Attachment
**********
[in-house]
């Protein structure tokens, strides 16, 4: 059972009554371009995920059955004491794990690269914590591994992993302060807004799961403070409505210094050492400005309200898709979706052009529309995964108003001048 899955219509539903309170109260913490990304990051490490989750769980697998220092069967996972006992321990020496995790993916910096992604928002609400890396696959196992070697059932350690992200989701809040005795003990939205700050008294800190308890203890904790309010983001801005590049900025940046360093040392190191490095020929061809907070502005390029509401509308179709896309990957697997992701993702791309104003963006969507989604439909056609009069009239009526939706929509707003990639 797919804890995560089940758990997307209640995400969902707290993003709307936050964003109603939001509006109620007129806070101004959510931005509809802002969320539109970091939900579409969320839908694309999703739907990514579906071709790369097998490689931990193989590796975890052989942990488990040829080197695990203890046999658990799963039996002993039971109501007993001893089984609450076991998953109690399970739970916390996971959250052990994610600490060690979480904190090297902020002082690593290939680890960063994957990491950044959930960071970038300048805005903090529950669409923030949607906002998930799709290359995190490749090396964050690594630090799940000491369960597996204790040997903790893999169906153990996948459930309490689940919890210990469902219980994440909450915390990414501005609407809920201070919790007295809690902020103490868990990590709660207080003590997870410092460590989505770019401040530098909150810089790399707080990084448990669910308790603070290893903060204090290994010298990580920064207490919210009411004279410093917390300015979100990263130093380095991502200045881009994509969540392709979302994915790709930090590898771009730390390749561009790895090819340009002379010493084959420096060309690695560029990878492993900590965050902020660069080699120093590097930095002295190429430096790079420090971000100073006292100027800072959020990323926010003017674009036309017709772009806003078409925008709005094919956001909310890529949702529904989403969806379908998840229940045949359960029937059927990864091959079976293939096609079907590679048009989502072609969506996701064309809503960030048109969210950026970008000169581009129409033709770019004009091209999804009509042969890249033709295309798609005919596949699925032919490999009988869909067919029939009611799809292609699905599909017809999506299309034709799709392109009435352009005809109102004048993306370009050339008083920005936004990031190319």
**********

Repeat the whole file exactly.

[in-house]
């Protein structure tokens, strides 16, 4: 059972009554371009995920059955004491794990690269914590591994992993302060807004799961403070409505210094050492400005309200898709979706052009529309995964108003001048 899955219509539903309170109260913490990304990051490490989750769980697998220092069967996972006992321990020496995790993916910096992604928002609400890396696959196992070697059932350690992200989701809040005795003990939205700050008294800190308890203890904790309010983001801005590049900025940046360093040392190191490095020929061809907070502005390029509401509308179709896309990957697997992701993702791309104003963006969507989604439909056609009069009239009526939706929509707003990639 797919804890995560089940758990997307209640995400969902707290993003709307936050964003109603939001509006109620007129806070101004959510931005509809802002969320539109970091939900579409969320839908694309999703739907990514579906071709790369097998490689931990193989590796975890052989942990488990040829080197695990203890046999658990799963039996002993039971109501007993001893089984609450076991998953109690399970739970916390996971959250052990994610600490060690979480904190090297902020002082690593290939680890960063994957990491950044959930960071970038300048805005903090529950669409923030949607906002998930799709290359995190490749090396964050690594630090799940000491369960597996204790040997903790893999169906153990996948459930309490689940919890210990469902219980994440909450915390990414501005609407809920201070919790007295809690902020103490868990990590709660207080003590997870410092460590989505770019401040530098909150810089790399707080990084448990669910308790603070290893903060204090290994010298990580920064207490919210009411004279410093917390300015979100990263130093380095991502200045881009994509969540392709979302994915790709930090590898771009730390390749561009790895090819340009002379010493084959420096060309690695560029990878492993900590965050902020660069080699120093590097930095002295190429430096790079420090971000100073006292100027800072959020990323926010003017674009036309017709772009806003078409925008709005094919956001909310890529949702529904989403969806379908998840229940045949359960029937059927990864091959079976293939096609079907590679048009989502072609969506996701064309809503960030048109969210950026970008000169581009129409033709770019004009091209999804009509042969890249033709295309798609005919596949699925032919490999009988869909067919029939009611799809292609699905599909017809999506299309034709799709392109009435352009005809109102004048993306370009050339008083920005936004990031190319």